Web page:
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Types of arrhythmia

Arrhythmias can be categorised in many different ways but it is common for all to be classified in two principal ways:

  1. Where in the heart the arrhythmia originates – in the upper chambers or the lower chambers
    • Lower chamber origin: ventricular arrhythmia
    • Upper chamber origin: surpraventricular origin
  1. Whether the arrhythmia increases or decreases the heart rate
    • Too fast: tachycardia
    • Too slow: bradycardia

 

Arrhythmias that occur in the atria (the top chambers of the heart) are supraventricular (above the ventricles) in origin, whereas ventricular arrhythmias start in the ventricles (the lower chambers of the heart).


The ventricles are the heart’s main pumping chambers, and the majority of the potentially lethal arrhythmias are ventricular in origin.

Arrhythmias that occur in the atria (the top chambers of the heart) are supraventricular (above the ventricles) in origin. These arrhythmias are not responsible for dramatic events such as sudden cardiac death, but the most common arrhythmia, atrial fibrillation, is supraventricular and can lead to fatal strokes.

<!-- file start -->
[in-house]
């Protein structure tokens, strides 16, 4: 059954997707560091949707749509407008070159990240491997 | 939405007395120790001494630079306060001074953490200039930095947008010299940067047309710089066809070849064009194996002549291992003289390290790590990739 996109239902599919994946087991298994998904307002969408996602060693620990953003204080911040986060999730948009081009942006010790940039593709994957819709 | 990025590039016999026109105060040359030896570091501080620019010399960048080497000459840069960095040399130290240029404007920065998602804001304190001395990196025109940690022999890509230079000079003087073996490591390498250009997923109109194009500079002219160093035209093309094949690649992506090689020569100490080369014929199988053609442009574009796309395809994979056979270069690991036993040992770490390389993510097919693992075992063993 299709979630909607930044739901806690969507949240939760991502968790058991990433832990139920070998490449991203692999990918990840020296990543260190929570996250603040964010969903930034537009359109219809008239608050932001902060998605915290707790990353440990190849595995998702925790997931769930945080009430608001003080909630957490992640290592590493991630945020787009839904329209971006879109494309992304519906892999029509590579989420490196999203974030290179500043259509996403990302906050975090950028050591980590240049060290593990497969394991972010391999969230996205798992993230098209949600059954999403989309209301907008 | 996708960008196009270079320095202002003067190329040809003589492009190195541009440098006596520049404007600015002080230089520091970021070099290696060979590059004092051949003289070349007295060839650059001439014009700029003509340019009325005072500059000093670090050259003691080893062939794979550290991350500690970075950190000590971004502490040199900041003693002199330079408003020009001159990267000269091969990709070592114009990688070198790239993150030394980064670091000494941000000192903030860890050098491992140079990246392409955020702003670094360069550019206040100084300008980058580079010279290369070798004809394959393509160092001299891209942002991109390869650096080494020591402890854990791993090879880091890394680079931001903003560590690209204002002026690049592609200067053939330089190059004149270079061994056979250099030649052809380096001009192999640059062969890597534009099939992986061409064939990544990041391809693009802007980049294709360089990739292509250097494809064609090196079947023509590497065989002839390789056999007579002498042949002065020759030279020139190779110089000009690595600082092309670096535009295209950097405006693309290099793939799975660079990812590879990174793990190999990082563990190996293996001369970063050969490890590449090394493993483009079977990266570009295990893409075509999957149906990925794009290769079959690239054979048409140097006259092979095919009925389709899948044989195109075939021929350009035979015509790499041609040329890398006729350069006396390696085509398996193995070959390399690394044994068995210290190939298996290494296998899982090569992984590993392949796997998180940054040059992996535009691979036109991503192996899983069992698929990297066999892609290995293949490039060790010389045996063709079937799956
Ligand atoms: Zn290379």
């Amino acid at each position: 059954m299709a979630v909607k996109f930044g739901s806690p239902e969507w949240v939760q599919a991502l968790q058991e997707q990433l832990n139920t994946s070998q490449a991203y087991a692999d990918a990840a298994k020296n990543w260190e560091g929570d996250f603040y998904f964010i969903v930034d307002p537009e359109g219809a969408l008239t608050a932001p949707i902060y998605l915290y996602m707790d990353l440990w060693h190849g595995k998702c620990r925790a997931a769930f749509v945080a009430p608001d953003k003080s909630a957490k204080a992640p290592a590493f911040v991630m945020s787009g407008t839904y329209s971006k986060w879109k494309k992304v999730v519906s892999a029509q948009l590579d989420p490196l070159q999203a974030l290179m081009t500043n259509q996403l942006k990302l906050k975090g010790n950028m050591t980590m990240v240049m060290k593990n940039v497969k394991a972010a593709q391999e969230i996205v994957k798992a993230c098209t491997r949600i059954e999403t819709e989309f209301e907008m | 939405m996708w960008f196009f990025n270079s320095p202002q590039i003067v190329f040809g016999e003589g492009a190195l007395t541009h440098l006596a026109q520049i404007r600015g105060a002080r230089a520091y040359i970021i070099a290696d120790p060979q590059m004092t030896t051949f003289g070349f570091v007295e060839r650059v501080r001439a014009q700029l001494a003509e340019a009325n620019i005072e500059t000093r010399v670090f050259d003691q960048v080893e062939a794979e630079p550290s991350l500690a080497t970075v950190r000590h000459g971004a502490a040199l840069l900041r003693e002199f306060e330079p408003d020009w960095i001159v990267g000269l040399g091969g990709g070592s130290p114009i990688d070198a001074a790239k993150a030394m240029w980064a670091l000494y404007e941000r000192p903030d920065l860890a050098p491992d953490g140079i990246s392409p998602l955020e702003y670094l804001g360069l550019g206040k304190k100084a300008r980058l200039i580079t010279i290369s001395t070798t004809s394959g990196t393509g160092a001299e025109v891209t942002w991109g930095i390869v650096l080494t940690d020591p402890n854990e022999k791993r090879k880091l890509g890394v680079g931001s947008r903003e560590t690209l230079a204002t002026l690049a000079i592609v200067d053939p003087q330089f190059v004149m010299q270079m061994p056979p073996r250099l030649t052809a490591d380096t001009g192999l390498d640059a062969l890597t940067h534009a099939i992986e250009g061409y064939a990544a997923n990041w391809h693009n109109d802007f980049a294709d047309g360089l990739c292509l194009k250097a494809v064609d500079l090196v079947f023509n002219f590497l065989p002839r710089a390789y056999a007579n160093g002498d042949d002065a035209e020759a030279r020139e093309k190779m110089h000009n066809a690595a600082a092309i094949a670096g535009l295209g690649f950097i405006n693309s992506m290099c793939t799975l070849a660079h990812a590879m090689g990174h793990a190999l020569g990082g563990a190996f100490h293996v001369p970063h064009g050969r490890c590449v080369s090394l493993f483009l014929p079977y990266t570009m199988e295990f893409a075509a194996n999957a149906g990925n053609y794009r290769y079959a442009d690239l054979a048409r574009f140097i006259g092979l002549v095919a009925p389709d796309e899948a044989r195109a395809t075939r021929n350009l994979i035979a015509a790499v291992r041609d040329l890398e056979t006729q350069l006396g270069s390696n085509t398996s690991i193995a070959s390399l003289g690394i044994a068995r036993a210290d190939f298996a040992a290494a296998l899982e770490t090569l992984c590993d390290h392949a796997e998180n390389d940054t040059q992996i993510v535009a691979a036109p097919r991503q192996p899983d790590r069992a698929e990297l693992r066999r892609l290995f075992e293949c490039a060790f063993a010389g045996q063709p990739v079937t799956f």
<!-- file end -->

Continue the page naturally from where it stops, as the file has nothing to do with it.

A healthy heart will normally beat in a steady and coordinated way. It will slow down or speed up depending on the body’s needs. The rate at which your heart beats is important because it influences how much blood and oxygen circulates around the body.


When the heart rhythm is under normal control, it is referred to as sinus rhythm. When in sinus rhythm the heart’s natural pacemaker controls the rhythm. The hormones and nervous system of the body affect this pacemaker and help in determining the heart rate.


A heartbeat that is too fast is called tachycardia.  
 

A healthy heart will normally beat in a steady and coordinated way. It will slow down or speed up depending on the body’s needs. The rate at which your heart beats is important because it influences how much blood and oxygen circulates around the body.


When the heart rhythm is under normal control, it is referred to as sinus rhythm. When in sinus rhythm the heart’s natural pacemaker controls the rhythm. The hormones and nervous system of the body affect this pacemaker and help in determining the heart rate.


A heartbeat that is too slow is called bradycardia.